While the flood’s immediate aftermath may negatively impact water quality and populations of aquatic life, research suggests that WNC’s watersheds readily recover from similar events over the long term. But area experts emphasize that humans do play a role in maintaining the resilience of the region’s streams, rivers and lakes as development continues along their banks.
On Saturday, June 2, local nature lovers seeking the thrill of discovery can take part in the Blackrock BioBlitz, a citizen science program that will pair residents with more than a dozen expert naturalists to document the diverse flora and fauna of Sylva’s Pinnacle Park and its highest point, Blackrock Mountain.
Local legislators and environmental advocates share their thoughts on which state budgetary and policy decisions could have a big impact on WNC’s environment in the coming fiscal year and beyond. They cited issues including the state’s response to novel contaminants like GenX chemicals, the budget for the N.C. Department of Environmental Quality and funding for the Clean Water Management, Parks and Recreation and Farmland Preservation trust funds.
The success of the county’s and city’s goals to increase their use of renewable energy, say local experts, hinges on the availability of battery storage — and lots of it. With one very small local battery installation under its utility belt, Duke Energy Progress is developing two storage projects in Western North Carolina — but will those and future projects be large enough to make a meaningful difference?
At the Shiloh Community Garden, generations gather to connect with one another and with the environment.
As people flock to Western North Carolina to take advantage of the region’s abundant outdoor recreational opportunities, they also bring a human impact to wild places.
The education nonprofit’s anniversary party takes place May 11 at the Brevard Lumber Yard.
Arjuna da Silva built her off-grid home using natural materials such as wood, clay and straw. It’s a beautiful structure, but da Silva advises that natural building is best left to those with patience and expertise.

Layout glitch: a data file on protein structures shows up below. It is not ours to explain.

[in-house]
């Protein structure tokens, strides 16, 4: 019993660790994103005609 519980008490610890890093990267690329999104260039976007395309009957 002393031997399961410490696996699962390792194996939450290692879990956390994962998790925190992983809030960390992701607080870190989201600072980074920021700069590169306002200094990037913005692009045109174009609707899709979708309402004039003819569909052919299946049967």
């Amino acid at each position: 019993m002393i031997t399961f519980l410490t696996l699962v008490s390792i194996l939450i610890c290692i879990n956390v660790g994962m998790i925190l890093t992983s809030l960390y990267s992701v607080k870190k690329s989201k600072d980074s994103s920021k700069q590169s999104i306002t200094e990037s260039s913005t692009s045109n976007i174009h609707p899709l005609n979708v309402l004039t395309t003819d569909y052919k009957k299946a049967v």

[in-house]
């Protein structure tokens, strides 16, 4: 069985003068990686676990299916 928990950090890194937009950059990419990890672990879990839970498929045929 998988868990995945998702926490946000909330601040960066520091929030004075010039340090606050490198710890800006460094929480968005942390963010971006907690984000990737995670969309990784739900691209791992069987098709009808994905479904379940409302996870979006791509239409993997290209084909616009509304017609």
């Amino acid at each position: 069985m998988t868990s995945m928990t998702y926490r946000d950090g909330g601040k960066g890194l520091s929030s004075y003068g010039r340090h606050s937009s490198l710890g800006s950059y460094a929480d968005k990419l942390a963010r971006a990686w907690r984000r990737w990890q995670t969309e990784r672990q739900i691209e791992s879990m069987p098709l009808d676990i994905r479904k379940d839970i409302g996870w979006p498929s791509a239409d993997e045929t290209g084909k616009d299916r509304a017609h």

The Mother Earth News Fair returns to WNC Saturday and Sunday, April 28 and 29, bringing exhibitors, vendors and presenters to the area to help attendees learn techniques for living simpler, more meaningful lives.
On April 24, the media center at Claxton Elementary School on Merrimon Avenue swarmed with students celebrating the school’s third annual Bee Day.
Got a broken toaster or sewing machine? Maybe a lawnmower that won’t crank after its winter hibernation? Check out the WNC Repair Café on Tuesday, April 24 in Hendersonville. At the free event, which is run by the local incarnation of a global network, residents can get help fixing common items, resulting in saving money and keeping repairable objects out of the landfill.
Local colleges and universities are offering an increasing number of sustainability focused degree and certificate programs to allow students to prepare for the jobs of the future and make a positive impact on the planet.
Stephanie Harper set up her vermicomposting bin for under $40, using supplies that are readily available locally. Her worms — which she says are “kind of like pets” — break down food waste, turning it into a rich fertilizer for the garden.
As a biodynamic farmer, Megan Naylor of Barnardsville strives to create a closed-loop system that feeds her livestock, her family and the soil.
The Energy Innovation Task Force, a joint effort of the city of Asheville, Buncombe County and Duke Energy Progress, along with community stakeholders, was created to find ways to slow the growth of energy demand in Western North Carolina. Two years in, how is that going?
Alyssa Sacora grows and cans much of her own food to increase the year-round quality of her diet and as an environmentally friendly strategy for long-term storage. She also does it as a way of carrying on a long-standing tradition in her family.
While reducing the environmental impact of purchasing tools that member households may need only infrequently is a key goal for the Asheville Tool Library, the nonprofit has an even bigger vision. Founder Nicholas Letts says he hopes the library levels the economic playing field by reducing expenses and promoting collaboration.
Nature-based schools are catching on around the country. The Woodson Branch Nature School, located in Hot Springs and Marshall, is a local manifestation of the trend, which emphasizes outdoor learning and unstructured outdoor play.
Danu Macon plans to plant 1,000 fruit trees in Western North Carolina in 2018.
Asheville GreenWorks, the Tree Commission and the city have joined forces to host a four-part workshop series on tree care this spring.
Funds raised benefit GreenWorks’ Youth Environmental Leadership Program, an outreach initiative that provides young adults ages 16-19 with environmental career exploration opportunities.